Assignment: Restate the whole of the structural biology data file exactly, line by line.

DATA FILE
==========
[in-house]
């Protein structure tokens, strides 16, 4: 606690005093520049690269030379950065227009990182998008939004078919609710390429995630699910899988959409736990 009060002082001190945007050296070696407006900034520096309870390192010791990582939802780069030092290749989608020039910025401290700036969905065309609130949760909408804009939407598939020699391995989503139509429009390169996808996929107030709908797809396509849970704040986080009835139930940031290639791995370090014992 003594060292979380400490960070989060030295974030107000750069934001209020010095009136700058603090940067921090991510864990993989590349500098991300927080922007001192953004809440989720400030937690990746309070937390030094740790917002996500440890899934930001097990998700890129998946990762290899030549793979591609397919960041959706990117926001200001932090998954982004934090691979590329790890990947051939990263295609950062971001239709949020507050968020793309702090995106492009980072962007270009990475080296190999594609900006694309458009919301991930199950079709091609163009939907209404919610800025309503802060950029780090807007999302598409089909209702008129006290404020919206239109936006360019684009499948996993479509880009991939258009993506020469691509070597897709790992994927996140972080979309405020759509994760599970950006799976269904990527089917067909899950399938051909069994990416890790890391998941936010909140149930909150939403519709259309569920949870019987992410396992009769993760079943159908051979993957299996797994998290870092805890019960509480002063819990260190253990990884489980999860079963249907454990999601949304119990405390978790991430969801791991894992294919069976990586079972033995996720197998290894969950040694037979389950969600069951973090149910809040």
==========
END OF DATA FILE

[in-house]
């Protein structure tokens, strides 16, 4: 606690005093520049690269030379950065227009990182998008939004078919609710390429995630699910899988959409736990 009060002082001190945007050296070696407006900034520096309870390192010791990582939802780069030092290749989608020039910025401290700036969905065309609130949760909408804009939407598939020699391995989503139509429009390169996808996929107030709908797809396509849970704040986080009835139930940031290639791995370090014992 003594060292979380400490960070989060030295974030107000750069934001209020010095009136700058603090940067921090991510864990993989590349500098991300927080922007001192953004809440989720400030937690990746309070937390030094740790917002996500440890899934930001097990998700890129998946990762290899030549793979591609397919960041959706990117926001200001932090998954982004934090691979590329790890990947051939990263295609950062971001239709949020507050968020793309702090995106492009980072962007270009990475080296190999594609900006694309458009919301991930199950079709091609163009939907209404919610800025309503802060950029780090807007999302598409089909209702008129006290404020919206239109936006360019684009499948996993479509880009991939258009993506020469691509070597897709790992994927996140972080979309405020759509994760599970950006799976269904990527089917067909899950399938051909069994990416890790890391998941936010909140149930909150939403519709259309569920949870019987992410396992009769993760079943159908051979993957299996797994998290870092805890019960509480002063819990260190253990990884489980999860079963249907454990999601949304119990405390978790991430969801791991894992294919069976990586079972033995996720197998290894969950040694037979389950969600069951973090149910809040």